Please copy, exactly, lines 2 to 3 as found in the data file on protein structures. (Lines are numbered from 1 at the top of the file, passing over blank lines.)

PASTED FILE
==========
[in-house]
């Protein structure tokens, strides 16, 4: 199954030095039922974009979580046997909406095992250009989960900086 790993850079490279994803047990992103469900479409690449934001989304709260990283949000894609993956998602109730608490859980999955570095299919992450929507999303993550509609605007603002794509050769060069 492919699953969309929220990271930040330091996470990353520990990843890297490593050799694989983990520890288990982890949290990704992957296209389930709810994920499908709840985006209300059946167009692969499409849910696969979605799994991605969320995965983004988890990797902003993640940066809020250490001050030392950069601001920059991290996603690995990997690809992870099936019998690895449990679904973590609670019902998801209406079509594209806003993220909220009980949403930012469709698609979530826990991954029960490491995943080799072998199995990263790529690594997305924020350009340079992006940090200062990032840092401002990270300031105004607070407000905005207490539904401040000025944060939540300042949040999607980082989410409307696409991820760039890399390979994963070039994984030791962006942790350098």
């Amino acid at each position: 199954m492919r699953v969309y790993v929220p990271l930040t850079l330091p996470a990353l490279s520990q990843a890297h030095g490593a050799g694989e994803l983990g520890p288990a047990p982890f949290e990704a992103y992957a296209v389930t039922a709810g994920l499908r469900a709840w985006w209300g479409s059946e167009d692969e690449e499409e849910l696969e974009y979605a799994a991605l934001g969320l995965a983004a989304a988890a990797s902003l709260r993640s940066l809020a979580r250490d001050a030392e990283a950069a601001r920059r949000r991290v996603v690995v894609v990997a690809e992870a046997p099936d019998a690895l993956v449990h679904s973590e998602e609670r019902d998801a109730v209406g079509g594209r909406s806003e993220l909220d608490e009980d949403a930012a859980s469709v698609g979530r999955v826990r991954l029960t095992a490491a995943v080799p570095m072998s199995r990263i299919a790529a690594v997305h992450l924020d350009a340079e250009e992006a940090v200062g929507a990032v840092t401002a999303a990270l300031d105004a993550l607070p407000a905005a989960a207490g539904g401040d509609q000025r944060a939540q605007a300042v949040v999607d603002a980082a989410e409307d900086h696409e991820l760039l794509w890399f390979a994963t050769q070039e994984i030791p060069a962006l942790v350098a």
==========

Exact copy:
């Protein structure tokens, strides 16, 4: 199954030095039922974009979580046997909406095992250009989960900086 790993850079490279994803047990992103469900479409690449934001989304709260990283949000894609993956998602109730608490859980999955570095299919992450929507999303993550509609605007603002794509050769060069 492919699953969309929220990271930040330091996470990353520990990843890297490593050799694989983990520890288990982890949290990704992957296209389930709810994920499908709840985006209300059946167009692969499409849910696969979605799994991605969320995965983004988890990797902003993640940066809020250490001050030392950069601001920059991290996603690995990997690809992870099936019998690895449990679904973590609670019902998801209406079509594209806003993220909220009980949403930012469709698609979530826990991954029960490491995943080799072998199995990263790529690594997305924020350009340079992006940090200062990032840092401002990270300031105004607070407000905005207490539904401040000025944060939540300042949040999607980082989410409307696409991820760039890399390979994963070039994984030791962006942790350098």
């Amino acid at each position: 199954m492919r699953v969309y790993v929220p990271l930040t850079l330091p996470a990353l490279s520990q990843a890297h030095g490593a050799g694989e994803l983990g520890p288990a047990p982890f949290e990704a992103y992957a296209v389930t039922a709810g994920l499908r469900a709840w985006w209300g479409s059946e167009d692969e690449e499409e849910l696969e974009y979605a799994a991605l934001g969320l995965a983004a989304a988890a990797s902003l709260r993640s940066l809020a979580r250490d001050a030392e990283a950069a601001r920059r949000r991290v996603v690995v894609v990997a690809e992870a046997p099936d019998a690895l993956v449990h679904s973590e998602e609670r019902d998801a109730v209406g079509g594209r909406s806003e993220l909220d608490e009980d949403a930012a859980s469709v698609g979530r999955v826990r991954l029960t095992a490491a995943v080799p570095m072998s199995r990263i299919a790529a690594v997305h992450l924020d350009a340079e250009e992006a940090v200062g929507a990032v840092t401002a999303a990270l300031d105004a993550l607070p407000a905005a989960a207490g539904g401040d509609q000025r944060a939540q605007a300042v949040v999607d603002a980082a989410e409307d900086h696409e991820l760039l794509w890399f390979a994963t050769q070039e994984i030791p060069a962006l942790v350098a």